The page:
Mine Part I  -  Scream of the Butterfly Chapter 1: a Safe Place

The baby kicked. "Oh!" Laura Clayborne said, and touched her swollen belly. "There he goes again!"

"He'll be a soccer player, I'm telling you." across the table, Carol Mazer picked up her glass of chardonnay. "So anyway, Matt tells Sophia her work is shoddy, and Sophia hits the roof. You know Sophia's temper. I swear, honey, you could hear the windows shake. We thought it was Judgment Day. Matt ran back to his office like a whipped puppy, but somebody's got to stand up to that woman, Laura. I mean, she's running the whole show over there, and her ideas absolutely  -  pardon my French  -  but they absolutely suck." She took a sip of wine, her dark brown eyes shining with the pleasure of a gossip well told. Her hair was a riot of black ringlets, and her red fingernails looked long enough to pierce to the heart. "You're the only one she's ever listened to, and with you off the track the whole place is falling to pieces. Laura, I swear she's out of control. God help us until you can get back to work."

"I'm not looking forward to it." Laura reached for her own drink: Perrier with a twist of lime. "Sounds like everybody's gone crazy over there." She felt the baby kick once more. a soccer player, indeed. The child was due in two weeks, more or less. around the first of February, Dr. Bonnart had said. Laura had given up her occasional glass of wine the first month of her pregnancy, way back at the beginning of a long hot summer. also forsaken, after a much harder struggle, was her habit of a pack of cigarettes a day. She had turned thirty-six in November, and this would be her first child. a boy, for sure. He'd displayed a definite penis on the sonogram. Some days she was almost stupid with happiness and other days she felt a dazed dread of the unknown perched on her shoulder, picking at her brain like a raven. The house was filled with baby books, the guest bedroom  -  once known as Doug's study  -  had been painted pale blue and his desk and IBM PC hauled out in favor of a crib that had belonged to her grandmother.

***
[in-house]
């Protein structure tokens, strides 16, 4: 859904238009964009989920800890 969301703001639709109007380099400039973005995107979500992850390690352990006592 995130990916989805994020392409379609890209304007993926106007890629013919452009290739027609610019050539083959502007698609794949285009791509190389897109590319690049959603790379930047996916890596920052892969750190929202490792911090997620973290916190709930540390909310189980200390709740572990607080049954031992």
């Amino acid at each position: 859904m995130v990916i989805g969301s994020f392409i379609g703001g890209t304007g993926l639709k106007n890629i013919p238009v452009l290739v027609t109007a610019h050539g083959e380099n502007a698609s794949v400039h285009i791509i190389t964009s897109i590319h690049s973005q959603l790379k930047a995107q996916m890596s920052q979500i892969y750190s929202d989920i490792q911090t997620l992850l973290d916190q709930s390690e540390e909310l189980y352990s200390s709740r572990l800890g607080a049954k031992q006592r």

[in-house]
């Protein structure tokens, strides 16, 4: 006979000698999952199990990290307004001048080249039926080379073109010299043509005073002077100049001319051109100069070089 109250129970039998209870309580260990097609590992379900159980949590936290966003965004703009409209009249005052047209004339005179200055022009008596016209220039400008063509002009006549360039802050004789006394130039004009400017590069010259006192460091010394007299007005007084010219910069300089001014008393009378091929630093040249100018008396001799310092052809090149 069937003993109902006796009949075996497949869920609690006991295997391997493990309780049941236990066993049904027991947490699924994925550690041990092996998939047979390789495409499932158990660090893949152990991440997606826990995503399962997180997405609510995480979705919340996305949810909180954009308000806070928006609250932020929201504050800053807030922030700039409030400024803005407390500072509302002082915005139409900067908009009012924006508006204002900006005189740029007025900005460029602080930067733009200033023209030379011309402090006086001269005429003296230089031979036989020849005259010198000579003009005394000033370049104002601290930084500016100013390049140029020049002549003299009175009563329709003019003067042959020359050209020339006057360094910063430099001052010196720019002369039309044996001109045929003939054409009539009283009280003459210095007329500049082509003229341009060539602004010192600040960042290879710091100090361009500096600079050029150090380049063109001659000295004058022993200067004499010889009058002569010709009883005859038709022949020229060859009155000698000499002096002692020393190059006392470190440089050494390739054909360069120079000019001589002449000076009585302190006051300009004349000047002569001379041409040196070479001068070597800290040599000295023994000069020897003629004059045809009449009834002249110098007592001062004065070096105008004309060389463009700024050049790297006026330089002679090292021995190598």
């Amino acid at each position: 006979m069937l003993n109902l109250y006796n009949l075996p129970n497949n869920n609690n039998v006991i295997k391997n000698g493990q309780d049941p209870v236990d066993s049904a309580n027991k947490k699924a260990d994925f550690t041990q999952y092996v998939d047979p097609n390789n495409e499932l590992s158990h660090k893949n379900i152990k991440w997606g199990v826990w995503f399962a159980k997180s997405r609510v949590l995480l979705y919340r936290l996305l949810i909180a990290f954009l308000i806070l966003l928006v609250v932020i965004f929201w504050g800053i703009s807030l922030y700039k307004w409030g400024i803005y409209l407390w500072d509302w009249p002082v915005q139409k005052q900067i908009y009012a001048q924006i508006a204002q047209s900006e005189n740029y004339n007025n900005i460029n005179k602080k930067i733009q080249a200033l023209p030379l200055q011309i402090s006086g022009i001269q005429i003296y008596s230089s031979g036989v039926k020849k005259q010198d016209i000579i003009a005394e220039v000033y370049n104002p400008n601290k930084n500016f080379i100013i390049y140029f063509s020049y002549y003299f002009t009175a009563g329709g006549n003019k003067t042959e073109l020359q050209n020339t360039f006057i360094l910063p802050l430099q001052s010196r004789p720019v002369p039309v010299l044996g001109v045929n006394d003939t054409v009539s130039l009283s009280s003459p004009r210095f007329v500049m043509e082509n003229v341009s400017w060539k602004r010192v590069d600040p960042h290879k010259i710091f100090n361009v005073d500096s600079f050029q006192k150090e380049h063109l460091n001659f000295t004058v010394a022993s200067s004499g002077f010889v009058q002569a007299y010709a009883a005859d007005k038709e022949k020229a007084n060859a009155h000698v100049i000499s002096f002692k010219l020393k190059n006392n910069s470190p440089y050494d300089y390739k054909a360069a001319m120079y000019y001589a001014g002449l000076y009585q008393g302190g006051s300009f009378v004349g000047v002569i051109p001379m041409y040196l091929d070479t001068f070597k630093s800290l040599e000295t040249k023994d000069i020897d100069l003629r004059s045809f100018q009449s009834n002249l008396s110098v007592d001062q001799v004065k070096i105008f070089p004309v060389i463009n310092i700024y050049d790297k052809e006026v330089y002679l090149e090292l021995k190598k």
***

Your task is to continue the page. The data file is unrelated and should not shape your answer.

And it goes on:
It had been a strange time. Laura had been hearing the ticking of her biological clock for the last four years, and everywhere she looked it seemed she saw women with strollers, members of a different society. She was happy and excited, yes, and sometimes she did think she actually looked radiant  -  but other times she simply found herself wondering whether or not she'd ever play tennis again, or what she was going to do if the bloat didn't melt away. The horror stories abounded, many of them supplied by Carol, who was seven years her junior, twice married, and had no children. Grace Dealey had ballooned up with her second child, and now all she did was sit around and wolf down boxes of Godiva chocolates. Lindsay Fortanier couldn't control her twins, and the children ran the household like the offspring of attila the Hun and Marie antoinette. Marian Burrows had a little red-haired girl with a temper that made McEnroe look like a pansy, and Jane Fields's two boys refused to eat anything but Vienna sausages and fish sticks. all this according to Carol, who was glad to help soothe Laura's fear of future shock.